Creating Soulful Homes While “Downshifting”
In an age of
disturbing excess, my husband and I began a process of simplifying and “downshifting” (1) several
years ago that has proven to be one of the most joyful times in our lives. We could both afford to live
in a larger, intended-to-impress house. We, in fact, did exactly that in our past marriages.
But we happily choose to live in the first cabin built on the Bret Harte ridge in San Rafael, California in 1914.
Located on a steep hillside, it is surrounded by ancient trees and has a humbling view of Mt. Tamalpais.
|Magenta sunrise from our deck
This mountain is still a very sacred place for the Miwok Indians who
used to inhabit the area. For all of us, it is a daily source of beauty and inspiration. We
recently added a small apartment with a deck separate from the main house. Small free-form
paths connect the two buildings, other decks and a stone patio, engendering the feeling of a small village, said a Dutch guest one
summer. There are varied destinations on the land, most with views of the mountain, where people can go
to be alone and quietly reflect, or be with others.
We did not want a house that spoke of grandeur, pretension, expensive
displays, elitism, clutter, or waste.
"You can change your life by changing
your relationship to the 'stuff' that possesses you." (2)
We wanted to create a home that is a warm, soulful sanctuary full of original art, bookcases bursting
with colorful spines, fires glowing in a small stone hearth, wonderfully changing natural light—and
at the space’s core, time spent together.
|Original 1914 fireplace
“In places and people, we seek the elusive feeling of
being welcomed. We want our homes and apartments to be warm and nurturing and beautiful, but they are sometimes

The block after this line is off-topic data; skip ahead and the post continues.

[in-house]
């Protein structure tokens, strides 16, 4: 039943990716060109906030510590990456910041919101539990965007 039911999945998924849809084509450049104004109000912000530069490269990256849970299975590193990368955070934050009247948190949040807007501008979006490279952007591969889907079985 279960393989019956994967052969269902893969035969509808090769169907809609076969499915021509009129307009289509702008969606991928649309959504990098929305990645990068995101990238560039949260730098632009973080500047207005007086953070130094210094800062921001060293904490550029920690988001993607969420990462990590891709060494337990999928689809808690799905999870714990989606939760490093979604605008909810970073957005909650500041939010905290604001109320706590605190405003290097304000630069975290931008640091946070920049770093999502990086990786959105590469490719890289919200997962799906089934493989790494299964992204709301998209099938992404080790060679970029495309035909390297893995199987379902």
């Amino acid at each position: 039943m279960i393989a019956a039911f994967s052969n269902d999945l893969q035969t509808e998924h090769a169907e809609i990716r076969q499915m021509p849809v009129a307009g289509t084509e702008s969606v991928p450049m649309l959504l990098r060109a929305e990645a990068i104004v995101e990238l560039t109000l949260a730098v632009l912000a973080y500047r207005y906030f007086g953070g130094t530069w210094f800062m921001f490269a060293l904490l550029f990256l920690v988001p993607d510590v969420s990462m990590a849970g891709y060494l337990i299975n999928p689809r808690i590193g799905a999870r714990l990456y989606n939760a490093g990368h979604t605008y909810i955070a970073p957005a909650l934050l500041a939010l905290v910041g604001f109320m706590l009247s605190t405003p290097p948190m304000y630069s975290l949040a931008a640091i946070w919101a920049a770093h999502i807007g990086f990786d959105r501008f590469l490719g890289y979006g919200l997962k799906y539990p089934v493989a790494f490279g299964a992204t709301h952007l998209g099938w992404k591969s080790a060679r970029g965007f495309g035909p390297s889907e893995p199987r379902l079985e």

territories of chaos and confusion. Yet, the haven the soul seeks is close at hand, within the stove and
the cupboard, on the bookshelf, and in the closet. With the eyes to see it, and the hands to create it,
we can recover the home that the soul desires.” (3A)
Architect Anthony Lawlor gives a myriad of wonderful suggestions
in his book A Home for the Soul. Among his themes is one that espouses the importance of combining
“the elemental forces of fire, water, and earth in a setting that allows us to reconnect with the elusive energies
that ignite, nurture, and transform life.” (3B)
of Lawlor’s themes that was the most transformational for me personally has to do with the act of cleaning and maintaining
”The word cleaning conveys [a]
spiritual connotation. The roots of the word clean suggest the purity conferred by a ceremonial anointing
with oil. Cleaning in this sense bestows a blessing on the house or apartment. It makes
whole the life of the house. Another essential component of the spiritual practice is discernment, separating
those things that honor the soul from those that do not. Cleaning is the act of discerning what will benefit
our homes and removing what will not. Accumulating unnecessary and unused objects is a negative side effect
in a consumer society…Cleaning allows is to discern those objects that enhance the flow of soul in the home from those